But a closer look at the figures is less comforting. If they have not yet reached the point of taking anything that breathes, heads are still unhappy with a fifth of the appointments they make. They have plugged the gaps by honing their survival skills in a recruitment contest which is not for the faint-hearted. They are jettisoning the normal short-listing and interviewing and are grabbing the first reasonably competent-sounding teacher they can find. Their search is absorbing ever-increasing hours which would be better spent on monitoring what is happening in their classrooms. While ministers ponder a campaign to combat teacher shortages in London, heads in the east of England consider nearly a third of this year's appointments unsatisfactory.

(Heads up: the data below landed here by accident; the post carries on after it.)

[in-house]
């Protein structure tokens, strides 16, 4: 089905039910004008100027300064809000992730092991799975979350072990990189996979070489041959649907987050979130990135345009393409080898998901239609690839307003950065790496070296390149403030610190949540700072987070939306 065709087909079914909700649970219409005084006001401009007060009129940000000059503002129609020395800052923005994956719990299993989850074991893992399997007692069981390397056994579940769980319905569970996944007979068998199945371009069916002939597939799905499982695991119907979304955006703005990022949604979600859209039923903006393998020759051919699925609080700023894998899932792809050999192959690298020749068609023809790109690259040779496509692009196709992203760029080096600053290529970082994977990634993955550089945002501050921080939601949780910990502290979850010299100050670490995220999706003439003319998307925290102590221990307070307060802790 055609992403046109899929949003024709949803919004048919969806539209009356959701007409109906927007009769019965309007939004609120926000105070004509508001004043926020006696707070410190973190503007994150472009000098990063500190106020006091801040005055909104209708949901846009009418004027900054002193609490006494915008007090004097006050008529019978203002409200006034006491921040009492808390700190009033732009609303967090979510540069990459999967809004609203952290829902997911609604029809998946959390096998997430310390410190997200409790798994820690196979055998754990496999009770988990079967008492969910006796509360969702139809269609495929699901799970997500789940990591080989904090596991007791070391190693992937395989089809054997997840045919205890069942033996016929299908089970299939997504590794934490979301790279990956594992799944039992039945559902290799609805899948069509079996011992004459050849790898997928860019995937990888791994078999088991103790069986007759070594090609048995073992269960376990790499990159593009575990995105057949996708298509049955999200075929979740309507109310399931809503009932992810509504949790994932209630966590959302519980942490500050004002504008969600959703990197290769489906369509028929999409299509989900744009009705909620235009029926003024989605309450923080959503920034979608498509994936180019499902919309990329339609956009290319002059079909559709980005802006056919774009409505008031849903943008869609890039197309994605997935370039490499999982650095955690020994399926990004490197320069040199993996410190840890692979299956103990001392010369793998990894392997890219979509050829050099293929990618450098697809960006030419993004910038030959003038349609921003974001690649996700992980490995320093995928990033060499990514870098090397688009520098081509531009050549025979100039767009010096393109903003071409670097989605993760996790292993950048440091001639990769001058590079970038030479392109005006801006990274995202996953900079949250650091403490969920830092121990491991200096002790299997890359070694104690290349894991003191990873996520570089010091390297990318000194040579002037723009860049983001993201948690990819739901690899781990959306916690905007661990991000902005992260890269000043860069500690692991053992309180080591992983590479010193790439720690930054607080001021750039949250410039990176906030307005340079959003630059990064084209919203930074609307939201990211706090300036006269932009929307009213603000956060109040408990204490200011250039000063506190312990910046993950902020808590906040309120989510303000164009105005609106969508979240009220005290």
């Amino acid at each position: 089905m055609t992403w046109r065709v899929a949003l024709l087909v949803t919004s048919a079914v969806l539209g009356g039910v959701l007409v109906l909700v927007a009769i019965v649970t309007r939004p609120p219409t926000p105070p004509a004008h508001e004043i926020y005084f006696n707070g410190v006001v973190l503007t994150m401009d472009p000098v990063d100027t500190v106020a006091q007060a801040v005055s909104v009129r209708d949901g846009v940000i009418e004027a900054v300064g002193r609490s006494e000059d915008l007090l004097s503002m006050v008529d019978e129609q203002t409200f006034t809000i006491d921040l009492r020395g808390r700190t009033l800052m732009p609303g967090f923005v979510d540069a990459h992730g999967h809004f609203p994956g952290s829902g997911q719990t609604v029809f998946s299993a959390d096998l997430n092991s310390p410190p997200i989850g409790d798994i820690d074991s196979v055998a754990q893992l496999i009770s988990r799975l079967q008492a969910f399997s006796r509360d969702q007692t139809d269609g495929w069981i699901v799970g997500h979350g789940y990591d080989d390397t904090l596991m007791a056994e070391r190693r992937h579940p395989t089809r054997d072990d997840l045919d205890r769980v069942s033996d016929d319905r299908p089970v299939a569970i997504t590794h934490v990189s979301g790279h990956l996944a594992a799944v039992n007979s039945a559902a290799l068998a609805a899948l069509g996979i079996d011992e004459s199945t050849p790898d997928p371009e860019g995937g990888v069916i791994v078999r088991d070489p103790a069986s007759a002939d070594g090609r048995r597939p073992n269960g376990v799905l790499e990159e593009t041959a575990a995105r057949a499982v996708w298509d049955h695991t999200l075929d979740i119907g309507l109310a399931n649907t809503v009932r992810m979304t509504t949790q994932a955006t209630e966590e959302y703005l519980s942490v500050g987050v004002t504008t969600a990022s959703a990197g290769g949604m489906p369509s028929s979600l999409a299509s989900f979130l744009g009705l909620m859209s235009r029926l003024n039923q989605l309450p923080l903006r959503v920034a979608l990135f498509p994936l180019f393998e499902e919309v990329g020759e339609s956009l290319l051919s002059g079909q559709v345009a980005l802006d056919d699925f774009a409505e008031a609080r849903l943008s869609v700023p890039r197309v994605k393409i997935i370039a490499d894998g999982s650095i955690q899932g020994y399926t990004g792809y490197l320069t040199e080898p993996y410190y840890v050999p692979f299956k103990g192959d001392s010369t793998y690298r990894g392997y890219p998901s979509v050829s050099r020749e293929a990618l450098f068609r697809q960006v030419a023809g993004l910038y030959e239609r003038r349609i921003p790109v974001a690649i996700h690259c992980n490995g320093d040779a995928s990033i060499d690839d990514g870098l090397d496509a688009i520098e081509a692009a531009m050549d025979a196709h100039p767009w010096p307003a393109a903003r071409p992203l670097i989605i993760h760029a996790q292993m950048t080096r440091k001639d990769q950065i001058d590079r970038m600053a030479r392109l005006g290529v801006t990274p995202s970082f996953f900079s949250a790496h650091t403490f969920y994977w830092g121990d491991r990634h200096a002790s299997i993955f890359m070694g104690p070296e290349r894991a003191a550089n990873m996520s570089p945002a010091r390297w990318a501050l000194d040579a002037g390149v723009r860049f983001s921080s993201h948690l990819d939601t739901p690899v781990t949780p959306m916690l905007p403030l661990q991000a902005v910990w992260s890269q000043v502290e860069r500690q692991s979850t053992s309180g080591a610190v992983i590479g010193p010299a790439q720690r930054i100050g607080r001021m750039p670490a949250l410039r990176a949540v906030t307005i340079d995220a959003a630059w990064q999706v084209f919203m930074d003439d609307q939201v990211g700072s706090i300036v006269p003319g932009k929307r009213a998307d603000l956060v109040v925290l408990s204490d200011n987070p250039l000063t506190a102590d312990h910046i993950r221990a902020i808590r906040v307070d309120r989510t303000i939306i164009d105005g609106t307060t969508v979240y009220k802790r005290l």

The Government has made some progress. Golden hellos and student bursaries for teachers in shortage subjects appear to be improving recruitment. The offer to pay off students' loans if they stay in teaching may prove even more successful.
Yet, despite their soothing public pronouncements, ministers know that teacher shortages remain their severest challenge as 160,000 teachers retire over the next decade or so and others simply decide they have had enough. Their strategy is based on the assumption that recruitment difficulties are here to stay. Schools of the future, they believe, will be very different from the present model. Teachers will run teams of non-teachers. Information technology will play a much greater part. Classroom assistants will have an enhanced role.
The reforms may ease teachers' burdens and boost their status. They will not, alone, ensure that schools are properly staffed. If the Government wants to attract and keep teachers it will have to trust them more and prescribe less. Ministers, too, need to be different in the future.